Nostalgia fits ambient music like a glove, carrying with it a train of golden recollections, deep, loving thoughts and memorable moments. The Swiss Illness is sublime music from Lowercase Noises, and it tugs at the heart from the very first swell.
Andy Othling’s music is an emotional rollercoaster (a slow ride…take it easy), blessed with quivers of power and a shuddering, subtle weight which in any situation is more than capable of delivering a fatal blow. The quiet-but-never-shy music is louder and more effective than a shout, capable of making even the strongest fall to their knees when coming face-to-face with its relentless beauty. When you add to that a reel of cherished memories, all emerging from the nostalgia-tainted thought-pools of the mind, you want to dive right in and let yourself go; tears of gratitude gush like a river.
The sound is bathed in blurry, golden swells which emit a warm, angelic light. The piano feels warm against the skin, too. Always deep and involving, the layered ambient sounds appear to have more of a structure, more of a body, than before, but they still give off a generous amount of space. Above anything else, though, the record exudes warm feelings of love and appreciation. It doesn’t matter if those moments were years and years ago, because they live on in our hearts, still influencing our lives long after they’ve helped to shape us; they live on in who we become.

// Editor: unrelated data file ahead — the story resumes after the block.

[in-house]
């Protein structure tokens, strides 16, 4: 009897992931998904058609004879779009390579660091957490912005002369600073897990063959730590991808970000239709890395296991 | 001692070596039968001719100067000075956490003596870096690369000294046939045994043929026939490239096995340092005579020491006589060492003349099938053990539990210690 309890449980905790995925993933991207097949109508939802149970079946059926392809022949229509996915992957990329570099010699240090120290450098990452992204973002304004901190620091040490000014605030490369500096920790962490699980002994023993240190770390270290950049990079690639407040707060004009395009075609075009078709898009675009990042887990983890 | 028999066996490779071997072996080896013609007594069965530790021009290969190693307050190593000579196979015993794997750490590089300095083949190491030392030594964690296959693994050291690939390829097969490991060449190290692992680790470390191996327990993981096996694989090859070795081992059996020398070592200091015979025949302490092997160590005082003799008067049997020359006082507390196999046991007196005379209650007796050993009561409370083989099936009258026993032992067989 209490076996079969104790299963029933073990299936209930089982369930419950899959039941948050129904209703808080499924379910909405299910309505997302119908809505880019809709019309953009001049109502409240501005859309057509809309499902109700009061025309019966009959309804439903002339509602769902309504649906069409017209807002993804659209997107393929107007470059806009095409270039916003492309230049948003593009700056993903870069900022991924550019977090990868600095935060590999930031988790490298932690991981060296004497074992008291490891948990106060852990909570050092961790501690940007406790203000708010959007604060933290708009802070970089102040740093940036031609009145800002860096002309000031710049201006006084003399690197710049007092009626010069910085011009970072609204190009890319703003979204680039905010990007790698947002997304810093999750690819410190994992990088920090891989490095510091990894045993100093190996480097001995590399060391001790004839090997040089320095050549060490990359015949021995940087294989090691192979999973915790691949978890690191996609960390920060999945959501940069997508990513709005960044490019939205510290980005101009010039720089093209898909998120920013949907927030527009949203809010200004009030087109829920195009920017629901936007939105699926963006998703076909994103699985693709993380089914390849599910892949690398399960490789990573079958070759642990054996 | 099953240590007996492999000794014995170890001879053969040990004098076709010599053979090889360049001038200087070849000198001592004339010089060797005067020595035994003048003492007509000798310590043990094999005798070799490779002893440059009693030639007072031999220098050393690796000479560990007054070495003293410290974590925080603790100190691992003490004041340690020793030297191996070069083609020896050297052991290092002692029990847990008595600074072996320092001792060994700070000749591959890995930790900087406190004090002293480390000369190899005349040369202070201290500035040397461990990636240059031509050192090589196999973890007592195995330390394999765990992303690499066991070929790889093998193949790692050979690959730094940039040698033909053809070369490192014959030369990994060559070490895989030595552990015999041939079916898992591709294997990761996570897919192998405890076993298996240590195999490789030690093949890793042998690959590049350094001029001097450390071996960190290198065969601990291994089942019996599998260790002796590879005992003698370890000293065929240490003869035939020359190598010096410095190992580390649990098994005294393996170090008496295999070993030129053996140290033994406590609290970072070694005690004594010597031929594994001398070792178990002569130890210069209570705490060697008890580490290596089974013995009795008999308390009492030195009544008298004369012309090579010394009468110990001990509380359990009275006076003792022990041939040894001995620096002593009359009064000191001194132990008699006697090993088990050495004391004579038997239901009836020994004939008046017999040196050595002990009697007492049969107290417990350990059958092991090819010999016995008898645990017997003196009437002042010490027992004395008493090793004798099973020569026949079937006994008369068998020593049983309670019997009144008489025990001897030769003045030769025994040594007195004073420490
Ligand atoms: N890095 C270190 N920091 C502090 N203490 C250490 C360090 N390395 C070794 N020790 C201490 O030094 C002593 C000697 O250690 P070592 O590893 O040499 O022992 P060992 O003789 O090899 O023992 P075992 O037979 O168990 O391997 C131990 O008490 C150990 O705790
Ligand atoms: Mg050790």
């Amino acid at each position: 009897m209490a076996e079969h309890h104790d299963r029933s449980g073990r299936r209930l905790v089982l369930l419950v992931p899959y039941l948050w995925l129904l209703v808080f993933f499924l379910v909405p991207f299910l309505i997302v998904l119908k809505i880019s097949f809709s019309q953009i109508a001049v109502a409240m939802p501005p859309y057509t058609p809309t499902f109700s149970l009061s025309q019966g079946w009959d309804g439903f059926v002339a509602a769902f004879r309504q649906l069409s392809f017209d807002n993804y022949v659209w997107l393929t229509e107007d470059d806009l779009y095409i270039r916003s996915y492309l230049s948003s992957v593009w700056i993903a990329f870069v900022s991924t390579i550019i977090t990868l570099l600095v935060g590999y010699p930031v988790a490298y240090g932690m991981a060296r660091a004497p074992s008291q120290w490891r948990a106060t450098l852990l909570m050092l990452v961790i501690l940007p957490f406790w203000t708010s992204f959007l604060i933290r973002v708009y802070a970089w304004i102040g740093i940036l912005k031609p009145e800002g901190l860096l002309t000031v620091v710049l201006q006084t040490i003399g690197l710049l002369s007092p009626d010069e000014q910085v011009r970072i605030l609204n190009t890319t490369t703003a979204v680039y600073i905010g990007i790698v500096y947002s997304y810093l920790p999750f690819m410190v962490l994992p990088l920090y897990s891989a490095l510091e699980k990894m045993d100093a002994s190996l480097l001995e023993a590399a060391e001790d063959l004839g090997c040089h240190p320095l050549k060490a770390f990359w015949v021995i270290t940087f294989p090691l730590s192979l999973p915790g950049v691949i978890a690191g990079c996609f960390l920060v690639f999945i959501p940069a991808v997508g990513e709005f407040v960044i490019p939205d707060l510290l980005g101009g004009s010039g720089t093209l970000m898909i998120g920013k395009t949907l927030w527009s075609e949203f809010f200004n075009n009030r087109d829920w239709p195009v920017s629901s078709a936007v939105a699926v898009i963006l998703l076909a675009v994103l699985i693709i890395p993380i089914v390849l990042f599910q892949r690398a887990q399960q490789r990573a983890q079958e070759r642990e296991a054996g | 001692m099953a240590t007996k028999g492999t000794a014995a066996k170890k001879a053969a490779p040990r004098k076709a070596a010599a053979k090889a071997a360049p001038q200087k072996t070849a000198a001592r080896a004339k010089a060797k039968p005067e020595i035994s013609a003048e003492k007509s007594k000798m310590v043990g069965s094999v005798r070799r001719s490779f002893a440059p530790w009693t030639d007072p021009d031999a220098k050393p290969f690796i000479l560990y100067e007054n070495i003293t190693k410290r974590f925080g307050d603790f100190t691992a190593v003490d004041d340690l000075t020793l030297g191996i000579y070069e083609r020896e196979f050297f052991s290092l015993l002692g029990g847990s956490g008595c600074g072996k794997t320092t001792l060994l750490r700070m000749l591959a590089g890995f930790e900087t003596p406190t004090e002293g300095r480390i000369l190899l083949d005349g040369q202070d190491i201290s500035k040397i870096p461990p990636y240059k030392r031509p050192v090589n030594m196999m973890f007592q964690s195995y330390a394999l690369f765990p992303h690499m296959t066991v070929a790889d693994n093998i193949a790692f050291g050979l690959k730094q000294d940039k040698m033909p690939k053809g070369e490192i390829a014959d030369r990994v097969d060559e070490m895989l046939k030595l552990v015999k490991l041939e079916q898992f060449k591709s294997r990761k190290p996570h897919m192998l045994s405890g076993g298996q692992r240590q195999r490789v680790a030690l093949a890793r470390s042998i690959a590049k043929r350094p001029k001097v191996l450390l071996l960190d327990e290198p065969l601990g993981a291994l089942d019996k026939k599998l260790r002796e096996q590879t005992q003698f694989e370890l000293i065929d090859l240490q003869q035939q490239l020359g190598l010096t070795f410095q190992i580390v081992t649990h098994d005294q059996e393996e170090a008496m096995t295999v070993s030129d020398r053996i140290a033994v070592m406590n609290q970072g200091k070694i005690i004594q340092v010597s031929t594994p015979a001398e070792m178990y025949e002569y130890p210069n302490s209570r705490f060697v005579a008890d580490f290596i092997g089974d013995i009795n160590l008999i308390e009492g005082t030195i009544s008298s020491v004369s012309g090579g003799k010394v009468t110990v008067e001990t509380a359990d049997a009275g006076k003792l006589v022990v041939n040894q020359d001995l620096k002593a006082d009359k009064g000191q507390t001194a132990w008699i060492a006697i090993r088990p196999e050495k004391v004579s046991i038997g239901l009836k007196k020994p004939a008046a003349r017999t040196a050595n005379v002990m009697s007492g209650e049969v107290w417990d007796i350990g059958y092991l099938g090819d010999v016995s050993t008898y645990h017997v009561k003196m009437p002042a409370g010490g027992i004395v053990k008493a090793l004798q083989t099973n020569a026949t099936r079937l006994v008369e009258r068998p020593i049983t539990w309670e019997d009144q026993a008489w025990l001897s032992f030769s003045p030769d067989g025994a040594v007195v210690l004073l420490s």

Writing this in the aftermath of the horrific and unimaginable barbarism in London, Manchester and Egypt, there’s a sense of music such as this having a much wider significance, of being like medicine on the streets of the soul, a remedy for dark times, capable of drinking in the hydration of relief. The music is there in times of grief and it’s hopeful when we desperately search for signs of love. It’s reassuring to know that there is still kindness in a world that is getting crazier by the day…but the world is still beautiful. Music is light.
Wispy loops circulate in and around the breathe-easy swells, a deep, long and calming respiration that gently pulls and deflates against the ambient backdrop. The sharper strings of an acoustic guitar help to bring definition to a perfect dream, but even these looping melodies are soft and caring. They will open your eyes and your emotions. The Swiss Illness will wreck you, renew you, and deliver you home. (James Catchpole)